Fans of green vehicles are waiting on General Motors. GM is releasing the Chevrolet Volt, or Chevy Volt, pretty soon. The car is a plug-in hybrid, thought to deliver fuel efficiency far above the Toyota Prius and the Honda Insight. There’s some rotten news about it, though. Dealers might charge more than they should for it. A dealership told Edmunds that would be charging far above recommended retail.This isn’t the first car that would be expensive at first and then have its price dropped later to meet demand.
How did Edmunds learn about this?
According to the Christian Science Monitor, General Motors has quoted the price of the Volt previously at about $40,000. The initial release is likely to be limited to about 10,000, as General Motors has the capacity to manufacture only 30,000 of the cars per year, which it plans to expand to 45,000 by 2012. The comments in question were over what the dealership planned to sell the Volt for once it received a few. The dealer is unknown, as Edmunds wouldn’t say who it was. The dealership said it would charge $20,000 more than the Manufacturers’ Suggested Retail Price, or MSRP.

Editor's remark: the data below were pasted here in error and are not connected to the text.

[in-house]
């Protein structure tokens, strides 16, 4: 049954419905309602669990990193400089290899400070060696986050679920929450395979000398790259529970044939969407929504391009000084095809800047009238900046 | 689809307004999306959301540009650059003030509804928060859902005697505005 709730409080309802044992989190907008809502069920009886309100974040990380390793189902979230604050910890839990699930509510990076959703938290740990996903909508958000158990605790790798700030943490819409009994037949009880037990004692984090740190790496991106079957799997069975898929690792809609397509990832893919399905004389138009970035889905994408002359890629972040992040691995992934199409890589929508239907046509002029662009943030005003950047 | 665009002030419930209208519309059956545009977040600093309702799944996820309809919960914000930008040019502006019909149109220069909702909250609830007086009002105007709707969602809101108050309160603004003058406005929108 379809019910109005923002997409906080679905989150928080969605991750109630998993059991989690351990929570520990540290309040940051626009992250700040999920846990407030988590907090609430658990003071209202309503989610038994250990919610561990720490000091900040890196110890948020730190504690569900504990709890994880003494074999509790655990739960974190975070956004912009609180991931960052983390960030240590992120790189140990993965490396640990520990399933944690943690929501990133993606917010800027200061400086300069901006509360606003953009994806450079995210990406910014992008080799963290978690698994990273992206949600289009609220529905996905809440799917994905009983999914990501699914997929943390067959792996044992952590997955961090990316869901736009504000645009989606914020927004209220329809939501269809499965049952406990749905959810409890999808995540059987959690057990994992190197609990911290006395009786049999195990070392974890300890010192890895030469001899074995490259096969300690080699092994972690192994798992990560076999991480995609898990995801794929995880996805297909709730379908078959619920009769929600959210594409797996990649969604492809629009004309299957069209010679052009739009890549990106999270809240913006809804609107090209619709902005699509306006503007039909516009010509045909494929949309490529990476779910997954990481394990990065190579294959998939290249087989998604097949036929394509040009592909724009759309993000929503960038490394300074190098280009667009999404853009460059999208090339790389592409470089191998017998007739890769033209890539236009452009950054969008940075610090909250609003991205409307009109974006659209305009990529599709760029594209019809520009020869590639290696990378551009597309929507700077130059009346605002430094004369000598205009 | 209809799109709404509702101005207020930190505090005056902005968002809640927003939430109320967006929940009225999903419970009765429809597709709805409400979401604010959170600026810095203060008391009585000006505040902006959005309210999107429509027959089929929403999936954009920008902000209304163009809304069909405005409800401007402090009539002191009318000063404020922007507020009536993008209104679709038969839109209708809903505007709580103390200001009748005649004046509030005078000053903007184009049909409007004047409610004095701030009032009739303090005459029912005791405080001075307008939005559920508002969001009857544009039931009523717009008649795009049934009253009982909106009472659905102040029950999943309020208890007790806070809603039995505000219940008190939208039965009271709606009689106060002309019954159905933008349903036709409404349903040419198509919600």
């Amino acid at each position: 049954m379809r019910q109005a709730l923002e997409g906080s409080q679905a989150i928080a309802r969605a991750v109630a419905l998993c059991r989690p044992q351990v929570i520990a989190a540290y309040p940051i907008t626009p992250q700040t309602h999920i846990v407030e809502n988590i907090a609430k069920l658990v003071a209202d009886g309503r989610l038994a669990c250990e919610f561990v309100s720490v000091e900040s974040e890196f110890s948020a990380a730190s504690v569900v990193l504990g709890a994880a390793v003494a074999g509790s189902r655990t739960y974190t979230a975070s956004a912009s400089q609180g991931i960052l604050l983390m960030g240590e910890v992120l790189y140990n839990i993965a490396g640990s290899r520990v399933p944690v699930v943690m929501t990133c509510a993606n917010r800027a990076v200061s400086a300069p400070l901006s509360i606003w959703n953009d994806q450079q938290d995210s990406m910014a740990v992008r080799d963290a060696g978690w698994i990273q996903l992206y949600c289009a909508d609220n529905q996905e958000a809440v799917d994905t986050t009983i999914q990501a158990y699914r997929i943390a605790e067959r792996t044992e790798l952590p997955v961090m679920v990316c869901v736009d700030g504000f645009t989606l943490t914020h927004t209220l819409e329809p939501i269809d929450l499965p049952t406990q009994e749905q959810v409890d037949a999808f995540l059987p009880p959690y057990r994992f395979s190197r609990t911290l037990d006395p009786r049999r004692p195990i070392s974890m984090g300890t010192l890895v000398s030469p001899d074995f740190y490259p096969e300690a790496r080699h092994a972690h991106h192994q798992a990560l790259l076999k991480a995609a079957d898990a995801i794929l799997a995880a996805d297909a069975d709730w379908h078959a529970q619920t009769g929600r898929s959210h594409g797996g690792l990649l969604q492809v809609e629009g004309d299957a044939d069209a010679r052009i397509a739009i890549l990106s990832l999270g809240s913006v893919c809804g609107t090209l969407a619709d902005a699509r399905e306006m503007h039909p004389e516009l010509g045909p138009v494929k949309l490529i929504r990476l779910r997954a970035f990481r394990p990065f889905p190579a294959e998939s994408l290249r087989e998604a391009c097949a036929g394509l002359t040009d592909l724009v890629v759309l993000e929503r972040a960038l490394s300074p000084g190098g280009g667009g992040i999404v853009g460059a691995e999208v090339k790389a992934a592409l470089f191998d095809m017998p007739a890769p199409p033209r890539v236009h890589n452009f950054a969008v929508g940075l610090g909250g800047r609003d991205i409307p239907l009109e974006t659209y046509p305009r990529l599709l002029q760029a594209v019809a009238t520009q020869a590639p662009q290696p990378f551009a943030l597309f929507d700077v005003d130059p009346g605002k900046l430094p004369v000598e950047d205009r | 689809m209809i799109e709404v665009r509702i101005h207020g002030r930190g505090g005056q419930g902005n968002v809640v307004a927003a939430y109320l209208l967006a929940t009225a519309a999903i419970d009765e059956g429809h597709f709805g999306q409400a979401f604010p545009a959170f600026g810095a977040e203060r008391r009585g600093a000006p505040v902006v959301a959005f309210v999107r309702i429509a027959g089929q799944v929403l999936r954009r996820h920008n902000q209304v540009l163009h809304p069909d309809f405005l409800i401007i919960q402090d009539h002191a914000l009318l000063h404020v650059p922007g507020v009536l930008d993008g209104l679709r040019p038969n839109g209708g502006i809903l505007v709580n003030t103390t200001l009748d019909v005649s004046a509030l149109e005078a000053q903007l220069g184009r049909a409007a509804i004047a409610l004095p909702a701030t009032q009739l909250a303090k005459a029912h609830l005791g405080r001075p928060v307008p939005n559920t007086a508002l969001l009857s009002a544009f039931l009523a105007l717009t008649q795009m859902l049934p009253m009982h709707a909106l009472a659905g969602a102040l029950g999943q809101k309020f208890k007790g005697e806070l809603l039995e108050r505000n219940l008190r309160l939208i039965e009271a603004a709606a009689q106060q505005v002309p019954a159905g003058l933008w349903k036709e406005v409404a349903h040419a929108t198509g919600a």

The news broke. Then it spread quickly. GM can’t tell dealerships what to charge. All it can do is suggest that dealers stick close to MSRP. A Florida dealer network, Auto Nation, has told the staff that anyone who price gouges will be fired. Consumers don’t like it when they are forced to pay more than they should.
This is how demand is stoked
It’s a common practice when to release hotly awaited item — like the latest smarphone — in limited supply, at a high cost, so that demand builds, and once the price comes down, the people waiting to buy can afford to. The Volt will likely be in high demand. It can go 40 miles without using gasoline.
More information on this topic
CS Monitor: http://csmonitor.com/Business/2010/0817/Chevy-Volt-price-gouging-Report-of-dealer-s-20-000-in-extra-charges
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